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Pulmonary hypertension in adult Alk1 heterozygous mice due to oxidative stress

Mirjana Jerkic , Mohammed G. Kabir , Adrienne Davies , Lisa X. Yu , Brendan A.S. McIntyre , Nasir W. Husain , Masahiro Enomoto , Valentin Sotov , Mansoor Husain , Mark Henkelman , Jaques Belik , Michelle Letarte
DOI: http://dx.doi.org/10.1093/cvr/cvr232 375-384 First published online: 22 August 2011

Abstract

Aims Mutations in the ALK1 gene, coding for an endothelial-specific receptor of the transforming growth factor-β superfamily, are the underlying cause of hereditary haemorrhagic telangiectasia type 2, but are also associated with familial pulmonary hypertension (PH). We assessed the lung vasculature of mice with a heterozygous deletion of Alk1 (Alk1+/−) for disease manifestations and levels of reactive O2 species (ROS) implicated in both disorders.

Methods and results Several signs of PH, including elevated right ventricular (RV) systolic pressure leading to RV hypertrophy, reduced vascular density, and increased thickness and outward remodelling of pulmonary arterioles, were observed in 8- to 18-week-old Alk1+/− mice relative to wild-type littermate controls. Higher ROS lung levels were also documented. At 3 weeks, Alk1+/− mice were indistinguishable from controls and were prevented from subsequently developing PH when treated with the anti-oxidant Tempol for 6 weeks, confirming a role for ROS in pathogenesis. Levels of NADPH oxidases and superoxide dismutases were higher in adults than newborns, but unchanged in Alk1+/− mice vs. controls. Prostaglandin metabolites were also normal in adult Alk1+/− lungs. In contrast, NO production was reduced, while endothelial NO synthase (eNOS)-dependent ROS production was increased in adult Alk1+/− mice. Pulmonary near resistance arteries from adult Alk1+/− mice showed less agonist-induced force and greater acetylcholine-induced relaxation; the later was normalized by catalase or Tempol treatment.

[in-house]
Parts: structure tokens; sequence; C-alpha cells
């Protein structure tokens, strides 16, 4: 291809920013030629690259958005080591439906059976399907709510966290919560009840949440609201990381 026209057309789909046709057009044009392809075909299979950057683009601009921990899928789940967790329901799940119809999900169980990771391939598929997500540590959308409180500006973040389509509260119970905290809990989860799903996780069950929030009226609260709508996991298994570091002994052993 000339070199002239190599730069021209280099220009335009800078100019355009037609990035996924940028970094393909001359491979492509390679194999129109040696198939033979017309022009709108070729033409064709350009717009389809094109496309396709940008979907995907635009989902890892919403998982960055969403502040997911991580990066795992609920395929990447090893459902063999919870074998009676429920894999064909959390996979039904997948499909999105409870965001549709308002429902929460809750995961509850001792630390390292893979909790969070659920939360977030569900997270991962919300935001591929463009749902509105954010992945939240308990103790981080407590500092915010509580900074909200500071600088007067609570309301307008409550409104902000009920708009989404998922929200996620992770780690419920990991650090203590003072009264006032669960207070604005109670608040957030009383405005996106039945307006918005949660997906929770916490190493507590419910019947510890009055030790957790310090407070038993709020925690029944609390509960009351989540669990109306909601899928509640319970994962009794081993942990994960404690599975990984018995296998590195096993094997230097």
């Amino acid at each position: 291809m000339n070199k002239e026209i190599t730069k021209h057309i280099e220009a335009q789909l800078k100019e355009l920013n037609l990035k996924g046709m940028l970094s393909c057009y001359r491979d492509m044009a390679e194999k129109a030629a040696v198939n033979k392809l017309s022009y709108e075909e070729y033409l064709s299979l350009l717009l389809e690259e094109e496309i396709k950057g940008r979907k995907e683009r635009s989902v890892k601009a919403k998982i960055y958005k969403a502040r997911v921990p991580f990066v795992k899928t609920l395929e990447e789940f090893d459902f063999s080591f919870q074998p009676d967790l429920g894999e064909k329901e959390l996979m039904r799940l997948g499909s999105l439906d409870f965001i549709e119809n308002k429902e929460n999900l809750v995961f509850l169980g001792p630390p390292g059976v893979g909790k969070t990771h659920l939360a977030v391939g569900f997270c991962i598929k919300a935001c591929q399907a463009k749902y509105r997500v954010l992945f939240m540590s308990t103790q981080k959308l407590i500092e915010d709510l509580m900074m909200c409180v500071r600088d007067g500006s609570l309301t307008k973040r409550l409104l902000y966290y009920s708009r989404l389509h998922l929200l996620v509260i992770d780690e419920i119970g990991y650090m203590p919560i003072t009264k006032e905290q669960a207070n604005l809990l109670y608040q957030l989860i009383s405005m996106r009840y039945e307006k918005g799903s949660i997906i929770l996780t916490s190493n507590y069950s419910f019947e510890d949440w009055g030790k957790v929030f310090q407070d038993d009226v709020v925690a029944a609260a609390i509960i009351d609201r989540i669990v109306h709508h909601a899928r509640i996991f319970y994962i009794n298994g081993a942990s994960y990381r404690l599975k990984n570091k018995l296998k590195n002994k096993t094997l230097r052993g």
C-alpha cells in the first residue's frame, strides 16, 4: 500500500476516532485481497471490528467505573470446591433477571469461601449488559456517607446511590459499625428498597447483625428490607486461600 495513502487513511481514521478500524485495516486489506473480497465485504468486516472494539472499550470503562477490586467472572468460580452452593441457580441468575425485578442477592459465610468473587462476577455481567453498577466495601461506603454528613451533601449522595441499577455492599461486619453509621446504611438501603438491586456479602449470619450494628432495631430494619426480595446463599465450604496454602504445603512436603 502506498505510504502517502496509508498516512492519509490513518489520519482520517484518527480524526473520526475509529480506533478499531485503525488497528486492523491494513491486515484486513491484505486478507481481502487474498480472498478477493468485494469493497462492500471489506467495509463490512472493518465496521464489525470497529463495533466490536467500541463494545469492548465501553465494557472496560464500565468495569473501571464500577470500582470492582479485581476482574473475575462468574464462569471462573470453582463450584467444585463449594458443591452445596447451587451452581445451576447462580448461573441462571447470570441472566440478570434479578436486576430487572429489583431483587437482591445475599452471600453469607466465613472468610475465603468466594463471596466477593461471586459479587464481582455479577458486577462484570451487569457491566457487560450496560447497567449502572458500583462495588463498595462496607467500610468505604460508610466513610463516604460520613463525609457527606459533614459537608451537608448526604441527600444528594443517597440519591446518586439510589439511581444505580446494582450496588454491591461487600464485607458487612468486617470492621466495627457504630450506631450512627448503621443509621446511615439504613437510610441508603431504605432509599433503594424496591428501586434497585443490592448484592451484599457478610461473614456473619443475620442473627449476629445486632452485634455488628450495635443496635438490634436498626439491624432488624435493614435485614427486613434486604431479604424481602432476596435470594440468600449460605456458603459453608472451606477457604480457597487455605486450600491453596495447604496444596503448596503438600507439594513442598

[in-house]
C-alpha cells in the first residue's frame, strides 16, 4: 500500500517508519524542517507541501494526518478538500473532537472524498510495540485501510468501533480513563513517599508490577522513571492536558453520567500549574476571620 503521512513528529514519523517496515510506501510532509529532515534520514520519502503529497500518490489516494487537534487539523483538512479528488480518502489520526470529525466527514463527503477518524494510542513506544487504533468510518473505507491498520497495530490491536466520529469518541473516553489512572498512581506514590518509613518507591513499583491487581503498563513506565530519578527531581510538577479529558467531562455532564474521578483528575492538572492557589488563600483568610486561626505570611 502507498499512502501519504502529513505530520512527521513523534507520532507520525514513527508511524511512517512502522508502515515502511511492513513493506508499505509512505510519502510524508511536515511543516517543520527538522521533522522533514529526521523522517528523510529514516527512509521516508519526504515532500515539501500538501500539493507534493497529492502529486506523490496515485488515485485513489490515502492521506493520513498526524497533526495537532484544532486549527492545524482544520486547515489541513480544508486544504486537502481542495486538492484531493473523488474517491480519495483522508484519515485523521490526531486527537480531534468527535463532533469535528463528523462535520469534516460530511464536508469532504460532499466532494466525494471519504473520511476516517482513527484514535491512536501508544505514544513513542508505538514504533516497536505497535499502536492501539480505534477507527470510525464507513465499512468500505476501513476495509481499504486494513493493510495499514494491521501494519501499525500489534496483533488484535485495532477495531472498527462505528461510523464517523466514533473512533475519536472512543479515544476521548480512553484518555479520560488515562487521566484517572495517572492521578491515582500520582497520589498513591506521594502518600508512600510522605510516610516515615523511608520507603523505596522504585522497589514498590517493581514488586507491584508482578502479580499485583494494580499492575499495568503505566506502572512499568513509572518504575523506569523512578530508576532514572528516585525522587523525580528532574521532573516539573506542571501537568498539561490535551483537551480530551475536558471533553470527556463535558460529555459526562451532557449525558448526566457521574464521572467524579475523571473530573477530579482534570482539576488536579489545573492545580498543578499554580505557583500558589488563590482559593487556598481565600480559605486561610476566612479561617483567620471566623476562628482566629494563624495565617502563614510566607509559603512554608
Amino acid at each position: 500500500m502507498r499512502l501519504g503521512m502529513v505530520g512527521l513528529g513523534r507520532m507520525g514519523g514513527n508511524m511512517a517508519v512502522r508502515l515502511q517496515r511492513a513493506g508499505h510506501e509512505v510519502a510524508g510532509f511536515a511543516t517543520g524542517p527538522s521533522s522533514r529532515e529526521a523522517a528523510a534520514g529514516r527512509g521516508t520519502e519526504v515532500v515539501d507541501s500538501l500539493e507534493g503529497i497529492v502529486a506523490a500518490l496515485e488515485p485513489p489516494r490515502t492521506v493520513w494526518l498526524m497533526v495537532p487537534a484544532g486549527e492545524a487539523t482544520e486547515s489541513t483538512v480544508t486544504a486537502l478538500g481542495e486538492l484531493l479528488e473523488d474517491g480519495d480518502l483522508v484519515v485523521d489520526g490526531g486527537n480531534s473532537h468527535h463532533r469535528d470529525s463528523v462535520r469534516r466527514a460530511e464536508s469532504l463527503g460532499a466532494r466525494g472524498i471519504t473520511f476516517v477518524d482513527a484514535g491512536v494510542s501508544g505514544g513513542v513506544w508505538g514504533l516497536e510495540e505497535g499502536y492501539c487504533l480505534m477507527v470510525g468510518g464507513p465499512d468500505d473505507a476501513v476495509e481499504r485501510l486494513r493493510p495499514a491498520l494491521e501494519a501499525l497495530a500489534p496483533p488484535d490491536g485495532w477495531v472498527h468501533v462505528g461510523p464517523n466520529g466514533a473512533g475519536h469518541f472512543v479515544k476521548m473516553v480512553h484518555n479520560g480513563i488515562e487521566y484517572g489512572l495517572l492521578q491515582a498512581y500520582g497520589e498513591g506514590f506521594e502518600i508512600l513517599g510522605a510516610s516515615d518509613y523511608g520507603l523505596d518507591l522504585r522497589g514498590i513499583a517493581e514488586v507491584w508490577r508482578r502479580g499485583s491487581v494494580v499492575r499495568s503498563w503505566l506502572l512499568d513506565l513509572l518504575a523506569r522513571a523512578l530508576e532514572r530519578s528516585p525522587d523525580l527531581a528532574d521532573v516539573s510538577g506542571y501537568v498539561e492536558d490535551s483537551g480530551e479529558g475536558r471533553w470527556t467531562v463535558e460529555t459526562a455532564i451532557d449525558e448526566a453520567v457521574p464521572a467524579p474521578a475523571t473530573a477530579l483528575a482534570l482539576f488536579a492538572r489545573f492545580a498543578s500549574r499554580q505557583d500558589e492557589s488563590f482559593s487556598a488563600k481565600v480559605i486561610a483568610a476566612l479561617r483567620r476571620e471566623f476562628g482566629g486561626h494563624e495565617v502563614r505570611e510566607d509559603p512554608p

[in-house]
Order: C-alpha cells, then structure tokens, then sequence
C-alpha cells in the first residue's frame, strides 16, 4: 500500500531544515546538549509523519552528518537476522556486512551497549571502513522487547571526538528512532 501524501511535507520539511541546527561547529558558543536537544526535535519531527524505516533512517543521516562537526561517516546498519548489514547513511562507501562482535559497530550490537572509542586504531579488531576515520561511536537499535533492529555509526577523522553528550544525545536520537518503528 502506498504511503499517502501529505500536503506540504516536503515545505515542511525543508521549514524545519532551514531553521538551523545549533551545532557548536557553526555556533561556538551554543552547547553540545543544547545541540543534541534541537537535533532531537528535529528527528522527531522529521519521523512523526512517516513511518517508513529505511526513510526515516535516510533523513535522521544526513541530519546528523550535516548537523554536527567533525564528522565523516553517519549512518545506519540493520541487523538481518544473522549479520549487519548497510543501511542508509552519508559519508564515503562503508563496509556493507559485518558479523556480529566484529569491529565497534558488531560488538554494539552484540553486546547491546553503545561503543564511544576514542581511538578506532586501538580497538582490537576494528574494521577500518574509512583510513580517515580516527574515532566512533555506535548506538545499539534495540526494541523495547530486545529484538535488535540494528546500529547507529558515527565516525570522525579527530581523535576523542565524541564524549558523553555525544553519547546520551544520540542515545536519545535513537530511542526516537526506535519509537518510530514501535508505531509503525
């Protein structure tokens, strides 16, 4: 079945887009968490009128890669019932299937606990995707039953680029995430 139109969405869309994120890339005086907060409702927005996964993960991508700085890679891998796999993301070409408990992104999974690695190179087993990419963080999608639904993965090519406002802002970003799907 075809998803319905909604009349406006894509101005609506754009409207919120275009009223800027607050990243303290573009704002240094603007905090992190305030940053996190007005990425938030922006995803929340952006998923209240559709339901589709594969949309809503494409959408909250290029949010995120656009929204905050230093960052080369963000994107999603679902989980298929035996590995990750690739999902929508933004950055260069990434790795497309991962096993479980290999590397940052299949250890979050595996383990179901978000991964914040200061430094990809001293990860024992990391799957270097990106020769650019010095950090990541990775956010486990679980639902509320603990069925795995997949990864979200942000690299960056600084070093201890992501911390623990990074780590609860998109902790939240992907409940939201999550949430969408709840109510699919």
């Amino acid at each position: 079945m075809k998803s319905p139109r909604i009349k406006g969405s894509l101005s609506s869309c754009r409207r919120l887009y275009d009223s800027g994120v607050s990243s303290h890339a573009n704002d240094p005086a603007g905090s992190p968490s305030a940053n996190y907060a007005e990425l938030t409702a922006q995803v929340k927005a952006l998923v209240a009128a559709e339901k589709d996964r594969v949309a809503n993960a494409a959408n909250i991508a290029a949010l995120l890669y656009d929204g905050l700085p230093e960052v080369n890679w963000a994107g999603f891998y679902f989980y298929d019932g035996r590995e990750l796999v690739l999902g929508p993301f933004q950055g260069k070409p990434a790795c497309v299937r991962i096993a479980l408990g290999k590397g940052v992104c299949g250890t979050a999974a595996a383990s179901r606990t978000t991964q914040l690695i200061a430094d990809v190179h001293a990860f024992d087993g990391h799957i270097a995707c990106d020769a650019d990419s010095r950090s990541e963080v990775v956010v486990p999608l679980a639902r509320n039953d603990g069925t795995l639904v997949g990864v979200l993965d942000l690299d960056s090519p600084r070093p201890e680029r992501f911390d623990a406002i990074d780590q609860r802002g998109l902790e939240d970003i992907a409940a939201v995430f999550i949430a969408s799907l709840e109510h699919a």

Conclusion The increased pulmonary vascular remodelling in Alk1+/− mice leads to signs of PH and is associated with eNOS-dependent ROS production, which is preventable by anti-oxidant treatment.

  • Endothelial receptors
  • Pulmonary hypertension
  • Oxygen radicals
  • Nitric oxide
  • Anti-oxidant

1. Introduction

Mutations in the ALK1 gene are the underlying cause of hereditary haemorrhagic telangiectasia type 2 (HHT2) and occur in 1 in 8000 people.1 A similar number of individuals have endoglin (ENG) mutations and HHT1.2 Clinical features of HHT include recurrent nosebleeds, mucocutaneous telangiectases, and pulmonary, cerebral, and hepatic arteriovenous malformations (AVM).3 Both diseases are autosomal dominant and associated with haploinsufficiency, with a functional reduction in transforming growth factor (TGF-β) superfamily-mediated responses.4,5 ALK1 is an endothelial cell receptor primarily mediating bone morphogenic protein (BMP)-9 effects, but also signalling for TGF-β1.68

ALK1 mutations have been reported in patients with pulmonary hypertension (PH).913 The gene commonly associated with familial PH is BMPR2, coding for BMP type 2 receptor, which mediates signalling for several BMPs.14,15 The observations that both ALK1 and BMPR2 mutations can lead to PH argue in favour of defective BMP9 signalling being involved in PH.16 TGF-β has also been implicated; a recent study revealed that continuous administration of a TGF-β receptor blocking antibody at an early stage of disease attenuated experimental PH.17

We previously showed impaired vasomotor function in isolated vessels of Endoglin heterozygous (Eng+/−) mice and a stabilizing role of endoglin in endothelial NO synthase (eNOS) activation.18 Furthermore, we showed that adult Eng+/− mice spontaneously develop signs of PH.19 The haemodynamic properties of Alk1+/ mice not having been described, we evaluated their pulmonary vascular function over time. We report that these mice develop signs of PH, associated with reduced NO bioavailability and increased production of eNOS-dependent reactive oxygen species (ROS) that can be prevented by systemic anti-oxidant treatment.

2. Methods

See Supplementary material online for additional information.

2.1 Mouse studies